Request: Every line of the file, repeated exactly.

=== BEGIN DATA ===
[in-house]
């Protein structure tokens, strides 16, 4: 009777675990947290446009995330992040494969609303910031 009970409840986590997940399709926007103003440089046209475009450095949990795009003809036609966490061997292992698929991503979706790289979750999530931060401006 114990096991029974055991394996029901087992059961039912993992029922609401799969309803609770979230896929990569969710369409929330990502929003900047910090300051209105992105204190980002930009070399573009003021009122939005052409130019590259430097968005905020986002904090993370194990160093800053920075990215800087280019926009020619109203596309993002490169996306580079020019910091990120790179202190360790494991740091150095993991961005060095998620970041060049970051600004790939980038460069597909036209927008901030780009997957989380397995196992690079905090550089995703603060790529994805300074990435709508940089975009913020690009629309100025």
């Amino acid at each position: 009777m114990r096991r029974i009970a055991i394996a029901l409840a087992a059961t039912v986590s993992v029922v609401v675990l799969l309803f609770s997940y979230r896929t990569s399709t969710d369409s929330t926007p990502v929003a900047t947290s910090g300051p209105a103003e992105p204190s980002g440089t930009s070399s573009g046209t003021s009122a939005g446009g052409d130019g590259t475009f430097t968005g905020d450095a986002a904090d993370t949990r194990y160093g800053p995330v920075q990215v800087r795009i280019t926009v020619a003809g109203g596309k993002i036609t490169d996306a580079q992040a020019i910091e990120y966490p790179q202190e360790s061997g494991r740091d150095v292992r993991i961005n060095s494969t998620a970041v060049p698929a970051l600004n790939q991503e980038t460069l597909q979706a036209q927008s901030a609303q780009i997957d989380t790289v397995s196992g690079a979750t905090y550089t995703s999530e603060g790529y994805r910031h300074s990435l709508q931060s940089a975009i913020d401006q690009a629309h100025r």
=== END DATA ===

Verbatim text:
[in-house]
């Protein structure tokens, strides 16, 4: 009777675990947290446009995330992040494969609303910031 009970409840986590997940399709926007103003440089046209475009450095949990795009003809036609966490061997292992698929991503979706790289979750999530931060401006 114990096991029974055991394996029901087992059961039912993992029922609401799969309803609770979230896929990569969710369409929330990502929003900047910090300051209105992105204190980002930009070399573009003021009122939005052409130019590259430097968005905020986002904090993370194990160093800053920075990215800087280019926009020619109203596309993002490169996306580079020019910091990120790179202190360790494991740091150095993991961005060095998620970041060049970051600004790939980038460069597909036209927008901030780009997957989380397995196992690079905090550089995703603060790529994805300074990435709508940089975009913020690009629309100025």
């Amino acid at each position: 009777m114990r096991r029974i009970a055991i394996a029901l409840a087992a059961t039912v986590s993992v029922v609401v675990l799969l309803f609770s997940y979230r896929t990569s399709t969710d369409s929330t926007p990502v929003a900047t947290s910090g300051p209105a103003e992105p204190s980002g440089t930009s070399s573009g046209t003021s009122a939005g446009g052409d130019g590259t475009f430097t968005g905020d450095a986002a904090d993370t949990r194990y160093g800053p995330v920075q990215v800087r795009i280019t926009v020619a003809g109203g596309k993002i036609t490169d996306a580079q992040a020019i910091e990120y966490p790179q202190e360790s061997g494991r740091d150095v292992r993991i961005n060095s494969t998620a970041v060049p698929a970051l600004n790939q991503e980038t460069l597909q979706a036209q927008s901030a609303q780009i997957d989380t790289v397995s196992g690079a979750t905090y550089t995703s999530e603060g790529y994805r910031h300074s990435l709508q931060s940089a975009i913020d401006q690009a629309h100025r």